To sign or not to sign an OSS project
At one point, AutoMapper was not a signed assembly. Until someone asked for it, I went ahead and signed the assembly, and really haven’t had a complaint since. But it seems that signing of OSS projects is a bit of a contentious position in the OSS world of .NET.
In this discussion on NuGet, I found Brad Wilson’s position on signing to be pretty much the same as mine:
Code signing is not a security measure. It’s not to support putting our assembly in the GAC (it actually doesn’t work in the GAC). It’s merely to satisfy those who have a requirement to sign their own code.
We’ve suffered zero reported problems from this strategy.
The reason the issue came up for me was that I started to use the library Should in the AutoMapper unit tests project. Guess what? It wasn’t signed. And guess what? Because it wasn’t signed, it was completely unusable for me. I had to download the source and modify the project to sign the assembly (even more fun with ILMerge in the mix).
The cons of signing basically center around the issue of versioning. When an assembly is signed, you have to use assembly binding redirects whenever you reference a new version without upgrading the others. For example:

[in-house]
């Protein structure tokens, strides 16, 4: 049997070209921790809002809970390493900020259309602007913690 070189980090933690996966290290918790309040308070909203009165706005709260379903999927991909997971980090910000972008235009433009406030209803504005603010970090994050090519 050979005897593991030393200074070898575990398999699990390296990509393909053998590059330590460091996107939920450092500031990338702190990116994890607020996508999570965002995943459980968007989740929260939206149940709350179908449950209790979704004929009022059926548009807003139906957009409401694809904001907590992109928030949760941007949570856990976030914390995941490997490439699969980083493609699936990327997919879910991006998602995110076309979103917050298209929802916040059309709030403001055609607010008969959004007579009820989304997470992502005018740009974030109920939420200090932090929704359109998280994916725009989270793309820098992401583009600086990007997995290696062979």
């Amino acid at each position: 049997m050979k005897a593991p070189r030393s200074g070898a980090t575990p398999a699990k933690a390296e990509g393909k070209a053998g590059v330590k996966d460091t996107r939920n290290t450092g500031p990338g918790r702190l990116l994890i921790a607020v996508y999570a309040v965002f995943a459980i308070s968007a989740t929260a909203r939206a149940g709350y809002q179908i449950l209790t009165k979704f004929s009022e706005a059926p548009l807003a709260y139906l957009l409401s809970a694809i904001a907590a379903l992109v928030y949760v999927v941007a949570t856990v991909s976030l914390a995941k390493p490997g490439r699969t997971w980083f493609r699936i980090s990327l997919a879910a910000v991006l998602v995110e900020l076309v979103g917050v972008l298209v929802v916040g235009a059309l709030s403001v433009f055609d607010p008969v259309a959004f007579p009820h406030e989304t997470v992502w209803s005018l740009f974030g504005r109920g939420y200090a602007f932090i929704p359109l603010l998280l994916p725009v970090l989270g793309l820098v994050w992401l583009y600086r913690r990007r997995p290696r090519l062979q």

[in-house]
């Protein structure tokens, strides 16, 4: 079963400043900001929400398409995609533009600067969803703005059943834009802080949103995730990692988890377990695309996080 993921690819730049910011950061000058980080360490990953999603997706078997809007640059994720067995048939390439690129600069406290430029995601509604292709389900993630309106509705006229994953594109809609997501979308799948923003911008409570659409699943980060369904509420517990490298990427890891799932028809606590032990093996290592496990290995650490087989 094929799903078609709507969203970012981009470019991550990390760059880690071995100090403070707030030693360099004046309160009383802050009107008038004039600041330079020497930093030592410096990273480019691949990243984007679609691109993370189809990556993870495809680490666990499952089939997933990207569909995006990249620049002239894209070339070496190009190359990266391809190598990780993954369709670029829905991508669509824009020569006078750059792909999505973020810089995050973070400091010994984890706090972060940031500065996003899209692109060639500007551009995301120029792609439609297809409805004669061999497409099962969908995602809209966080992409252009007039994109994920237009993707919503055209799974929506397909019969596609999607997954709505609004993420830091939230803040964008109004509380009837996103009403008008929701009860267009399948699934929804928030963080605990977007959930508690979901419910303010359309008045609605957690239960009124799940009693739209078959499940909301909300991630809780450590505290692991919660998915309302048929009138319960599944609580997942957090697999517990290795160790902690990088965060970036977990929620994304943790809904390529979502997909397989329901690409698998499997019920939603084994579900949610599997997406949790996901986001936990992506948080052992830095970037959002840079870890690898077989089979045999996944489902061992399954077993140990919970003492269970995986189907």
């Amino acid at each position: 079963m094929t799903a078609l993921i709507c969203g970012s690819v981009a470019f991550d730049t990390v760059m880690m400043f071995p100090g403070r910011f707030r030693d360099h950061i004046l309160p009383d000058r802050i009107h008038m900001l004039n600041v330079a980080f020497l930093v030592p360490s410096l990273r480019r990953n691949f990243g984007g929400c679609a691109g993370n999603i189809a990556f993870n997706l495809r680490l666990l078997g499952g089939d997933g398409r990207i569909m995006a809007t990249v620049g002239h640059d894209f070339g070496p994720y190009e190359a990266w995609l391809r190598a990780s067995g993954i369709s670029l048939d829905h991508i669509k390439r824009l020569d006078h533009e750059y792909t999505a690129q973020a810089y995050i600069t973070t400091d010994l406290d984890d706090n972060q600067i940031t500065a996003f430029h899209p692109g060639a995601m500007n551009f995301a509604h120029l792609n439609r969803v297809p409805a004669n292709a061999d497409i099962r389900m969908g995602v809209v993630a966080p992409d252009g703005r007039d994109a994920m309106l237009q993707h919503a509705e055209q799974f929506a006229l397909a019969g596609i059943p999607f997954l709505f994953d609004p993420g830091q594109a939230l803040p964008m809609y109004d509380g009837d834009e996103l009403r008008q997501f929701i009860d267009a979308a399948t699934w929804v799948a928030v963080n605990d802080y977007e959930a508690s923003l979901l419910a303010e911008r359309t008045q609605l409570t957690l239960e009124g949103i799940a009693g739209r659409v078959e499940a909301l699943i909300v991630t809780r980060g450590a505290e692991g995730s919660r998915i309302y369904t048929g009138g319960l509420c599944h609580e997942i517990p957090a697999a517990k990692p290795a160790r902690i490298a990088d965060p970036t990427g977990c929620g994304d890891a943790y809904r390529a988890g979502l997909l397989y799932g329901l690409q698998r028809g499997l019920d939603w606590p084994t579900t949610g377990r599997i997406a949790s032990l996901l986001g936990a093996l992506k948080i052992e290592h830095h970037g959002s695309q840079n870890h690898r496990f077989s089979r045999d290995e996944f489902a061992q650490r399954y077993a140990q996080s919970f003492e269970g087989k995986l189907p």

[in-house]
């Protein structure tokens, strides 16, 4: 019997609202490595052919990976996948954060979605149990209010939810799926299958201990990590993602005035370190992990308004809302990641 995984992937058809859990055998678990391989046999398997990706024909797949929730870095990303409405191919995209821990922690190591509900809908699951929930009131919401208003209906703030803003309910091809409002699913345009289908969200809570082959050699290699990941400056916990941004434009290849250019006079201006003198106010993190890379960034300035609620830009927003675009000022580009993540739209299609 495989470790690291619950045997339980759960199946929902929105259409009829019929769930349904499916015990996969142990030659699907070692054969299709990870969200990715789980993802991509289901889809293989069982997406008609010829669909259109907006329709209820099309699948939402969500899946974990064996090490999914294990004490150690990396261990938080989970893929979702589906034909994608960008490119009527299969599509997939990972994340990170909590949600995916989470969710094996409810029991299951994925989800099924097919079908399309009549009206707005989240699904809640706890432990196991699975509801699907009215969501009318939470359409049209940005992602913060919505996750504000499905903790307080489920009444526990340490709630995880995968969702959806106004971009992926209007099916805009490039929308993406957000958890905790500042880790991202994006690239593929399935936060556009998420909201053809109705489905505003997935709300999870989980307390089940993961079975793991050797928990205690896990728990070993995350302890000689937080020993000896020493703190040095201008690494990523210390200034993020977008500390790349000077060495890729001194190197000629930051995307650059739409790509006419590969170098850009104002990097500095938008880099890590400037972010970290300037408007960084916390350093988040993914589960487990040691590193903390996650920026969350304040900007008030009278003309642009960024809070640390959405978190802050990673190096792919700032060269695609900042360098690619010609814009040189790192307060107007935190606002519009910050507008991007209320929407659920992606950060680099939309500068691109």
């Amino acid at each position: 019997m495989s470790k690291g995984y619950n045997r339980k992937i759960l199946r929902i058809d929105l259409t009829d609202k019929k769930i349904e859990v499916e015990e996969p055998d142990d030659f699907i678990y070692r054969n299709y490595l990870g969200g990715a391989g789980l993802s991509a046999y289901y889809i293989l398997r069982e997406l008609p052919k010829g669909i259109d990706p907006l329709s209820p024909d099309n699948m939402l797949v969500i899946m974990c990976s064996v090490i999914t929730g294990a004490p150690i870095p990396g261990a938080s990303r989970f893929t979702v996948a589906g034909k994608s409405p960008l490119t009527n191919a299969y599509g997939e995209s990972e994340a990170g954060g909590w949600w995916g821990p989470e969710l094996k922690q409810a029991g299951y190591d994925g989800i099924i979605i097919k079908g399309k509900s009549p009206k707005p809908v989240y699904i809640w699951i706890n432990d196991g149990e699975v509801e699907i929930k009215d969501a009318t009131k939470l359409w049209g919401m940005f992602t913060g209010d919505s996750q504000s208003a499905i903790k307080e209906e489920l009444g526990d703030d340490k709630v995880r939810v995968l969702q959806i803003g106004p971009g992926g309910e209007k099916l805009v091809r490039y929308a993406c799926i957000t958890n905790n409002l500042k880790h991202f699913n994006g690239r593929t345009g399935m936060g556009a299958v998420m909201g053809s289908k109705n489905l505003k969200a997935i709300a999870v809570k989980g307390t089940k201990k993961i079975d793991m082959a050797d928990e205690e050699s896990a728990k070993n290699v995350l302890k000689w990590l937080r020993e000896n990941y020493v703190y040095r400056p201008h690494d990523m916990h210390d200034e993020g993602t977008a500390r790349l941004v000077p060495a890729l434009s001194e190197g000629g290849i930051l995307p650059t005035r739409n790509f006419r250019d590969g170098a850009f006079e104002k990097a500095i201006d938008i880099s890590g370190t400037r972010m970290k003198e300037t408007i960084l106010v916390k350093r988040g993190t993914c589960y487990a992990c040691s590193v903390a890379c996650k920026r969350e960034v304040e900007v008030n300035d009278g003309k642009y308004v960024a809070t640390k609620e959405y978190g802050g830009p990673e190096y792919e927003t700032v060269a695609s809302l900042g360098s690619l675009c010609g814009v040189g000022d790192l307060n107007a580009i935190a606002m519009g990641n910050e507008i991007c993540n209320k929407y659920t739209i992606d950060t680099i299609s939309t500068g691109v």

- A references B
- B references C
- A references C
If project A is my project, and I want to upgrade C, but I don’t own B (in most cases, this would be a fairly ubiquitous OSS library, such as log4net, Castle, StructureMap etc.), I have to use binding redirects to tell B to use the new version of C.
With signed assemblies, I’m enabling all sorts of scenarios that absolutely require signed assemblies, such as
- Supporting signed assemblies (which require all references to be signed)
- Some wacky medium trust environments
It’s definitely not the only strategy out there, as Sebastian Lambla has a great writeup on strong naming assemblies and OpenWrap. However, given the choice between annoying or unusable, I’ll go for annoying.